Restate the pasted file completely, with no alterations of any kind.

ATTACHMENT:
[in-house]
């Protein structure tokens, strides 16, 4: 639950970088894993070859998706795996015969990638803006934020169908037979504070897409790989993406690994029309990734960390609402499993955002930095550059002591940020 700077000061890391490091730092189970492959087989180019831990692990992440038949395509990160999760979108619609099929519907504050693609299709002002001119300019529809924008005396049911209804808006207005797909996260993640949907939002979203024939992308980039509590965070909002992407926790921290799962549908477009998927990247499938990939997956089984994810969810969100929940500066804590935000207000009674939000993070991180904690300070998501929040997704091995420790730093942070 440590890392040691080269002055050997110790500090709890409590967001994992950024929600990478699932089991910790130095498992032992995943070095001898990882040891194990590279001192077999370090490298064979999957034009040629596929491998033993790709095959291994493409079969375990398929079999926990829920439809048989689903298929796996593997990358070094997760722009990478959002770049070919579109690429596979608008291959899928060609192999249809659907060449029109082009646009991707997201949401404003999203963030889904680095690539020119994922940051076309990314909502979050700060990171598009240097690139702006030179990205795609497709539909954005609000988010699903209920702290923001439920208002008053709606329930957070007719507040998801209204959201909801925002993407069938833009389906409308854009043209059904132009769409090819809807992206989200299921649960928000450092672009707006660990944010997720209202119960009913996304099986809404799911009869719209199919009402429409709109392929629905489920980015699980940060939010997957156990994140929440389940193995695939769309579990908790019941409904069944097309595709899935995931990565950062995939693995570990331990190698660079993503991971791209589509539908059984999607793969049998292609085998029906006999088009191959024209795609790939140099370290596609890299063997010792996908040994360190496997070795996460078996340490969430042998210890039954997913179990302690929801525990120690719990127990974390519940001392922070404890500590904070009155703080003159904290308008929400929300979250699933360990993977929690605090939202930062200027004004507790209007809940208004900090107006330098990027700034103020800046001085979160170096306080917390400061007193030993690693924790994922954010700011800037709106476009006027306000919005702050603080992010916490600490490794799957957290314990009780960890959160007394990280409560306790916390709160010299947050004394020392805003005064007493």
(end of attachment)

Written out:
[in-house]
């Protein structure tokens, strides 16, 4: 639950970088894993070859998706795996015969990638803006934020169908037979504070897409790989993406690994029309990734960390609402499993955002930095550059002591940020 700077000061890391490091730092189970492959087989180019831990692990992440038949395509990160999760979108619609099929519907504050693609299709002002001119300019529809924008005396049911209804808006207005797909996260993640949907939002979203024939992308980039509590965070909002992407926790921290799962549908477009998927990247499938990939997956089984994810969810969100929940500066804590935000207000009674939000993070991180904690300070998501929040997704091995420790730093942070 440590890392040691080269002055050997110790500090709890409590967001994992950024929600990478699932089991910790130095498992032992995943070095001898990882040891194990590279001192077999370090490298064979999957034009040629596929491998033993790709095959291994493409079969375990398929079999926990829920439809048989689903298929796996593997990358070094997760722009990478959002770049070919579109690429596979608008291959899928060609192999249809659907060449029109082009646009991707997201949401404003999203963030889904680095690539020119994922940051076309990314909502979050700060990171598009240097690139702006030179990205795609497709539909954005609000988010699903209920702290923001439920208002008053709606329930957070007719507040998801209204959201909801925002993407069938833009389906409308854009043209059904132009769409090819809807992206989200299921649960928000450092672009707006660990944010997720209202119960009913996304099986809404799911009869719209199919009402429409709109392929629905489920980015699980940060939010997957156990994140929440389940193995695939769309579990908790019941409904069944097309595709899935995931990565950062995939693995570990331990190698660079993503991971791209589509539908059984999607793969049998292609085998029906006999088009191959024209795609790939140099370290596609890299063997010792996908040994360190496997070795996460078996340490969430042998210890039954997913179990302690929801525990120690719990127990974390519940001392922070404890500590904070009155703080003159904290308008929400929300979250699933360990993977929690605090939202930062200027004004507790209007809940208004900090107006330098990027700034103020800046001085979160170096306080917390400061007193030993690693924790994922954010700011800037709106476009006027306000919005702050603080992010916490600490490794799957957290314990009780960890959160007394990280409560306790916390709160010299947050004394020392805003005064007493």